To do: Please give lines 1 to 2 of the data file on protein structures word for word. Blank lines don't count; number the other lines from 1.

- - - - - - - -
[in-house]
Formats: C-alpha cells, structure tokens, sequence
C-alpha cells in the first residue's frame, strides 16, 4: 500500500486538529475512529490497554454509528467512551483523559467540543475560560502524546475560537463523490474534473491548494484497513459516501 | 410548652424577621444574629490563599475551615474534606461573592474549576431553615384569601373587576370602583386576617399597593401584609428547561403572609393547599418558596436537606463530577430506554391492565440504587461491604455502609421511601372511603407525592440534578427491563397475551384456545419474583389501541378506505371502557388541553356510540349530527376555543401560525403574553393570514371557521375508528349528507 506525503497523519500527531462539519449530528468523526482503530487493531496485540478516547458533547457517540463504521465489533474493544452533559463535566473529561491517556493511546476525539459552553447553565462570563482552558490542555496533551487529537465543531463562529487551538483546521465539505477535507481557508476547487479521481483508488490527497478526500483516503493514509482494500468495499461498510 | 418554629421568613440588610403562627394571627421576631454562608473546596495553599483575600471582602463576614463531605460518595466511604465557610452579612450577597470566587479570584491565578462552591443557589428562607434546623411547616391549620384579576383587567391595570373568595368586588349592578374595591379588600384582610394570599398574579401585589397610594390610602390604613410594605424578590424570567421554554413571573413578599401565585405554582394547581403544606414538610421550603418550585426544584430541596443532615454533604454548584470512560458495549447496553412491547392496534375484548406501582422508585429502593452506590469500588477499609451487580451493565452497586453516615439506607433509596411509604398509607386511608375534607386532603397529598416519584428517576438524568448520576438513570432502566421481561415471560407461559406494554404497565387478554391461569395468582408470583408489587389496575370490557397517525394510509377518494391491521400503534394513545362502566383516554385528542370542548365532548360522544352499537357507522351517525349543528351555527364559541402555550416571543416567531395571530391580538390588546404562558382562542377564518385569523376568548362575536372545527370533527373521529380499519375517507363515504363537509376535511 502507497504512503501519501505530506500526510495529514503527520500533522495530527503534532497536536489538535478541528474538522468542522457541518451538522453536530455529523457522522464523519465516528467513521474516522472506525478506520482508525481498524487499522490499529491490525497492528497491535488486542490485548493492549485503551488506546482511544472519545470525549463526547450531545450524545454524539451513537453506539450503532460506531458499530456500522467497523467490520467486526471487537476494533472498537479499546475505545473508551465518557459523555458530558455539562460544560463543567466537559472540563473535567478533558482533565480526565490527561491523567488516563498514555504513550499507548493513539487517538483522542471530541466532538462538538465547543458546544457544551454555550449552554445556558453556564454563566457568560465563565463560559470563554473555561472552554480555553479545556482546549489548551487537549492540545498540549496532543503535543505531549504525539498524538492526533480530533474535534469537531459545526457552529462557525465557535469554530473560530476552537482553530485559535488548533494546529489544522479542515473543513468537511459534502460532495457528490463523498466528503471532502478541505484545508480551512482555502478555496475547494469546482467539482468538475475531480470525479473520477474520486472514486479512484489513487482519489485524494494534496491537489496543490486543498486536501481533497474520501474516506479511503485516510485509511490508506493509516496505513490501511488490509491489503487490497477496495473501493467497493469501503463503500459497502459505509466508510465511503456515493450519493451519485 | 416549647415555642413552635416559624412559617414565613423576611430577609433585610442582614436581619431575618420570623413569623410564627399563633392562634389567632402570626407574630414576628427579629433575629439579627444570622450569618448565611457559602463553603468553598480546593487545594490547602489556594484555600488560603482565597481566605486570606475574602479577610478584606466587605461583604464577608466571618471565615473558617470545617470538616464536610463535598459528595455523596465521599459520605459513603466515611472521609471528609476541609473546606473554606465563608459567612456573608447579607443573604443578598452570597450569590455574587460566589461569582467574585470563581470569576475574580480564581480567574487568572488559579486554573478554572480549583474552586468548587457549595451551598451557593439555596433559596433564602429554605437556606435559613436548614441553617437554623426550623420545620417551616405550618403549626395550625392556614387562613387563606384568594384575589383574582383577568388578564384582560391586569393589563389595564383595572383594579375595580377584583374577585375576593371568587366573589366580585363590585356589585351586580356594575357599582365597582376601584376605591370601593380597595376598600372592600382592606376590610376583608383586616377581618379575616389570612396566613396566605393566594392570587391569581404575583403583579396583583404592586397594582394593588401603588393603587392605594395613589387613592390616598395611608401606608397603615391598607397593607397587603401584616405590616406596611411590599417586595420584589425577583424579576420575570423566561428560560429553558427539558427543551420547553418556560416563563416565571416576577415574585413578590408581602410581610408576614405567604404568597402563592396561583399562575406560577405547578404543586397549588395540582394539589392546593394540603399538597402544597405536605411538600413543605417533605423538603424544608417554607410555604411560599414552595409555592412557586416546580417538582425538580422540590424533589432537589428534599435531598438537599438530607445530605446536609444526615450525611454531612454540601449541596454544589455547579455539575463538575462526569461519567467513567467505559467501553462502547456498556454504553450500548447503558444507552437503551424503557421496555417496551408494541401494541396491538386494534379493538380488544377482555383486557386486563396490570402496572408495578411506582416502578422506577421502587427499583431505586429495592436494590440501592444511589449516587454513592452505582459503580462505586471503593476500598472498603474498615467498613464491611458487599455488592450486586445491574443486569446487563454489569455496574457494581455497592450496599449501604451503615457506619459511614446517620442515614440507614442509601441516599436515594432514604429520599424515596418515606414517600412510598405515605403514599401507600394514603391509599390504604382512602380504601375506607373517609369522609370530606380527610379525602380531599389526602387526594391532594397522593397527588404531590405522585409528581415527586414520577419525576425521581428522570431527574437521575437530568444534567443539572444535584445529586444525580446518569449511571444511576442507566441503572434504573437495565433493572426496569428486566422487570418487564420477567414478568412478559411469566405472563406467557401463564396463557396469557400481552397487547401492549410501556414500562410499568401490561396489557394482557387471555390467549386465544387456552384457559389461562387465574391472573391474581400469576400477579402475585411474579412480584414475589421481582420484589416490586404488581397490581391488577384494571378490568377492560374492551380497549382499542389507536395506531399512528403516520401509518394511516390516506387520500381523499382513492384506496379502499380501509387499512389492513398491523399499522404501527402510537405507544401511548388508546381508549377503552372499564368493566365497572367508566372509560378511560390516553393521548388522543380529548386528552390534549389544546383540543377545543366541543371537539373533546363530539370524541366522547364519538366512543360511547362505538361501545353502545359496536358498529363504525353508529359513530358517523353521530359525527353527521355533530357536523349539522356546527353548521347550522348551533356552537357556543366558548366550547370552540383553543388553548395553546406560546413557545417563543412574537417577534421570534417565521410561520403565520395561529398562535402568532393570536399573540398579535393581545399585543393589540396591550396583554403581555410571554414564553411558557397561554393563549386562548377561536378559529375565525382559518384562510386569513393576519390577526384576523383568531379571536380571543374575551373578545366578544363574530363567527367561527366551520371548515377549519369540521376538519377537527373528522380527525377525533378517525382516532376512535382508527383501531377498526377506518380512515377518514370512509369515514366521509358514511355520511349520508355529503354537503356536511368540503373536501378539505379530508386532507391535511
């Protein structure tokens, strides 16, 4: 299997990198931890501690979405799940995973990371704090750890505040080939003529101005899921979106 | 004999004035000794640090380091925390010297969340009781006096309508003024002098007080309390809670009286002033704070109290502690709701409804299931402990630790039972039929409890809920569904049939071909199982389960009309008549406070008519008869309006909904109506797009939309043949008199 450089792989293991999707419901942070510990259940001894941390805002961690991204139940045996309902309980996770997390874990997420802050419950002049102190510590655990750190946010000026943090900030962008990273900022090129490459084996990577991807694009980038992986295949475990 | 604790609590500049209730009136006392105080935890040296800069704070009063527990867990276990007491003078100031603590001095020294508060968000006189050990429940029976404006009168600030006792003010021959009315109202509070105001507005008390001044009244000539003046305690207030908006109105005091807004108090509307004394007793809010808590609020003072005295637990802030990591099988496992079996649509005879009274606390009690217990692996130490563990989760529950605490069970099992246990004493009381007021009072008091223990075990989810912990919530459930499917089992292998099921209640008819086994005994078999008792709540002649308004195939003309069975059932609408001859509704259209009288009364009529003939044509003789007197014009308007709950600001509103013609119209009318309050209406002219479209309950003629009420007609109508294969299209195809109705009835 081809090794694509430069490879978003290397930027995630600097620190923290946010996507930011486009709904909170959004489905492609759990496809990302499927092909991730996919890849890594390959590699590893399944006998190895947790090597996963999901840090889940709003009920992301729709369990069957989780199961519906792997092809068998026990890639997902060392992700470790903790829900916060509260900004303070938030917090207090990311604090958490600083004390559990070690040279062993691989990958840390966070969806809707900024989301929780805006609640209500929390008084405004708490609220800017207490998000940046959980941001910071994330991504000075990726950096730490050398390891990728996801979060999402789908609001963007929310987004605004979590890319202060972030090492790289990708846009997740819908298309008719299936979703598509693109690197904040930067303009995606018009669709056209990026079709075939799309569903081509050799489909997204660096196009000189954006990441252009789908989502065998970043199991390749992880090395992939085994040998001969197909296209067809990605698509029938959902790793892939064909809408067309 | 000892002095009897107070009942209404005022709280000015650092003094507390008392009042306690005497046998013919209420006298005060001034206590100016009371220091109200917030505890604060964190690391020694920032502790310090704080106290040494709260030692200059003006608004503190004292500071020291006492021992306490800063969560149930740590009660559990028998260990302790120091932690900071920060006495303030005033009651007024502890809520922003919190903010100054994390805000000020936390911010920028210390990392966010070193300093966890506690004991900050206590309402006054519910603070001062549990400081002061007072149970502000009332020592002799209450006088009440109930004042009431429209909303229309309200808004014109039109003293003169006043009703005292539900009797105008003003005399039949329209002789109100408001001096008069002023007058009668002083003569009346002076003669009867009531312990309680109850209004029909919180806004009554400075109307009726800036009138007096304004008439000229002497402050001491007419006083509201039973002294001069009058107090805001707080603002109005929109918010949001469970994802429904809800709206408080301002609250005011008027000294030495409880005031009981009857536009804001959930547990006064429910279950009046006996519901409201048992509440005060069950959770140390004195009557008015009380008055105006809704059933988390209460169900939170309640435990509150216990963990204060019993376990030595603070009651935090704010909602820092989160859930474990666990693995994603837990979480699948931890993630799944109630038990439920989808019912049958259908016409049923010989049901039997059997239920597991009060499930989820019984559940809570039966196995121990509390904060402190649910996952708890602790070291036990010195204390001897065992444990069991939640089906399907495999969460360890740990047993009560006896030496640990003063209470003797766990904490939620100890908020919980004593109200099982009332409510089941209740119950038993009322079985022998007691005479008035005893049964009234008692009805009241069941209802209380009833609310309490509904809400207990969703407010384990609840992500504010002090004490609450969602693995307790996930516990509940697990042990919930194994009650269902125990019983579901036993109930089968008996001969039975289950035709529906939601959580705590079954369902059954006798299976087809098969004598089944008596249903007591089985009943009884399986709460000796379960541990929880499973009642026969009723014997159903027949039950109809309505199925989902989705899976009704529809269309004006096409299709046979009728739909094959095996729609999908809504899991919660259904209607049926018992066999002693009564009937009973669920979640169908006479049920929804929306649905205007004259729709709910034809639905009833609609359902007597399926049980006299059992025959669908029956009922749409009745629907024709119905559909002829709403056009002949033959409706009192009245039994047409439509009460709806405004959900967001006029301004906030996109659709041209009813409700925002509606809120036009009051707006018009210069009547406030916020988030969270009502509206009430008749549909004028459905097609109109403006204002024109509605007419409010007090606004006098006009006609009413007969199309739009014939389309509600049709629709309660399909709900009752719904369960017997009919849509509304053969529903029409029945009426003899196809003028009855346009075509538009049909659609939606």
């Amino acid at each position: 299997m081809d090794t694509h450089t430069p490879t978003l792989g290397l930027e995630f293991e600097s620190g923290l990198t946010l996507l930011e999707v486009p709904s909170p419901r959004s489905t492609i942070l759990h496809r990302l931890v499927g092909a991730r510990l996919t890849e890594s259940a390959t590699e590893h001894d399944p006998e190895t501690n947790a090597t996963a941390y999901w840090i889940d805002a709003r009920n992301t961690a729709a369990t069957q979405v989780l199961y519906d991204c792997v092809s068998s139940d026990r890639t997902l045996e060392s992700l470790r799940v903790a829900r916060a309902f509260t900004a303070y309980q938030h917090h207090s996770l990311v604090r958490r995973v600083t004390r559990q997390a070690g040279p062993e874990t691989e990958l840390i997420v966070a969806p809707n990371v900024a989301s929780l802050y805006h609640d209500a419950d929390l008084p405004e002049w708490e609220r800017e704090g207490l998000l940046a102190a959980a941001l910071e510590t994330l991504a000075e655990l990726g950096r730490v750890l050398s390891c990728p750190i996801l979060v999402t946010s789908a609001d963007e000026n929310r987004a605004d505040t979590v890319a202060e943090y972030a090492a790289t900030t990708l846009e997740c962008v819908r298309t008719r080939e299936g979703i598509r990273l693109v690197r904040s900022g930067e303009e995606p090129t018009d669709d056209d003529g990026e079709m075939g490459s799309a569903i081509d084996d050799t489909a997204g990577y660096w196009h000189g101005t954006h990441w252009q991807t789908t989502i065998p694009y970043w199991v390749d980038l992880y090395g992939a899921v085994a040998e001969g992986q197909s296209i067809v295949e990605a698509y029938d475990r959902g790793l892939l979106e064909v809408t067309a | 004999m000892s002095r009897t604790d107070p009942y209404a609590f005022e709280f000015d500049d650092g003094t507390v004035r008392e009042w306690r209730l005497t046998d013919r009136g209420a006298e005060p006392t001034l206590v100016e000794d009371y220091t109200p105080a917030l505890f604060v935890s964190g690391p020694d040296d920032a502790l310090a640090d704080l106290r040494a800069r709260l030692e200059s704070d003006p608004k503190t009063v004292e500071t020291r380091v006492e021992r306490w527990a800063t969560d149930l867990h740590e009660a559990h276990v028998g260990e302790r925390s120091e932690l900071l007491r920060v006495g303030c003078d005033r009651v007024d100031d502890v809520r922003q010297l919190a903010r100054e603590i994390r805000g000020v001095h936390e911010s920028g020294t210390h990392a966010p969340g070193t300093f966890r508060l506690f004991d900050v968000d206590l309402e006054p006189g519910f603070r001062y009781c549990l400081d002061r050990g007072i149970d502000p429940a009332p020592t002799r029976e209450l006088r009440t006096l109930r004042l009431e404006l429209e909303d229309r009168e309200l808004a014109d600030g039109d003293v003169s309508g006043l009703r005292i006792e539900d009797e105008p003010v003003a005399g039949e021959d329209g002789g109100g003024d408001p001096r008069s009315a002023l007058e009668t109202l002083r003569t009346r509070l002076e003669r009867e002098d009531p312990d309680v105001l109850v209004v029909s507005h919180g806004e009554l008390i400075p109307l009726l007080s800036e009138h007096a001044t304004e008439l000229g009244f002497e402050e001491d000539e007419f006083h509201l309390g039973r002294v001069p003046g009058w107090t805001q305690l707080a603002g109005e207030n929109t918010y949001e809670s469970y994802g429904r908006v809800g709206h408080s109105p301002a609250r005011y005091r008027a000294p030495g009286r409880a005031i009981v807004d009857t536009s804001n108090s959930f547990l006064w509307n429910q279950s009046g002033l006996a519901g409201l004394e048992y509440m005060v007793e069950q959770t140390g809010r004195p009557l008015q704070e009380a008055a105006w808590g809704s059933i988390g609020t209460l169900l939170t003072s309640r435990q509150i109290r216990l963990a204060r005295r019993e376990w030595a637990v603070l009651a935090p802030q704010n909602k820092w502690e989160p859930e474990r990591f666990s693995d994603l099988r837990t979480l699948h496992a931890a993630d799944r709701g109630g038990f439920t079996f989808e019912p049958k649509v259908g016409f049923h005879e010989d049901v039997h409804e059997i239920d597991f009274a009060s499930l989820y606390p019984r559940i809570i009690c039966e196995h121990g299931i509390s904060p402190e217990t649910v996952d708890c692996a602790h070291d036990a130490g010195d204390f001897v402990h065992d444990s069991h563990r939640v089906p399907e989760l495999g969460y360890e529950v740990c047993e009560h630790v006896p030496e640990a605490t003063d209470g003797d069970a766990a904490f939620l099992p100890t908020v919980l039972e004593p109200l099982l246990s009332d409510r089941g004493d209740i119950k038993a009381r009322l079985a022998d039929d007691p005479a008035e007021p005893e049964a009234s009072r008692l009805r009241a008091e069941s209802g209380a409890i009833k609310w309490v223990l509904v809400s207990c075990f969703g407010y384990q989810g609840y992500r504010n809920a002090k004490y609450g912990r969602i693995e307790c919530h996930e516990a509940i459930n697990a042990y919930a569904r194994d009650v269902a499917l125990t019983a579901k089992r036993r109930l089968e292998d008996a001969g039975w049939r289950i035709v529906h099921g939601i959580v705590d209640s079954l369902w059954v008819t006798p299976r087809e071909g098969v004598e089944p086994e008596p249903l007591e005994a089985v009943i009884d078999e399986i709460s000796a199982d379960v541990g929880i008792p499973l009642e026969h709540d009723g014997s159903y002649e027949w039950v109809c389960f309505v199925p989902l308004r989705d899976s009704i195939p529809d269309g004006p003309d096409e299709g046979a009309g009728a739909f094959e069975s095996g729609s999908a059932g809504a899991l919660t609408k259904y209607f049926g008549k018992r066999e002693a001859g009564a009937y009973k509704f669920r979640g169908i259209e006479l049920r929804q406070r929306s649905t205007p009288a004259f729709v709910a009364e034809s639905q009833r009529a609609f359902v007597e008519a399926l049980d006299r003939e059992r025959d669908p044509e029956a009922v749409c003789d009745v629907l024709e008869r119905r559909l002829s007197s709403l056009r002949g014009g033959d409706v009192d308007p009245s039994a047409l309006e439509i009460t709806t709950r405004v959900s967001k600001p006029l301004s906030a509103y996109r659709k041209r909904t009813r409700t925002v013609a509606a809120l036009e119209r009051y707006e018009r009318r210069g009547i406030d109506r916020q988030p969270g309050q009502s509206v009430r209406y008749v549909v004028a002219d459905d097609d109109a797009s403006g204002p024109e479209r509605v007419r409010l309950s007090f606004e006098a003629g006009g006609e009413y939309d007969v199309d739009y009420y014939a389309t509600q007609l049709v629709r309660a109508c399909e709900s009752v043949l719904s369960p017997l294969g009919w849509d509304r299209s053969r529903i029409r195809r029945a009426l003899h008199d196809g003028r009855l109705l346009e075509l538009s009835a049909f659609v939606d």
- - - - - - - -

[in-house]
Formats: C-alpha cells, structure tokens, sequence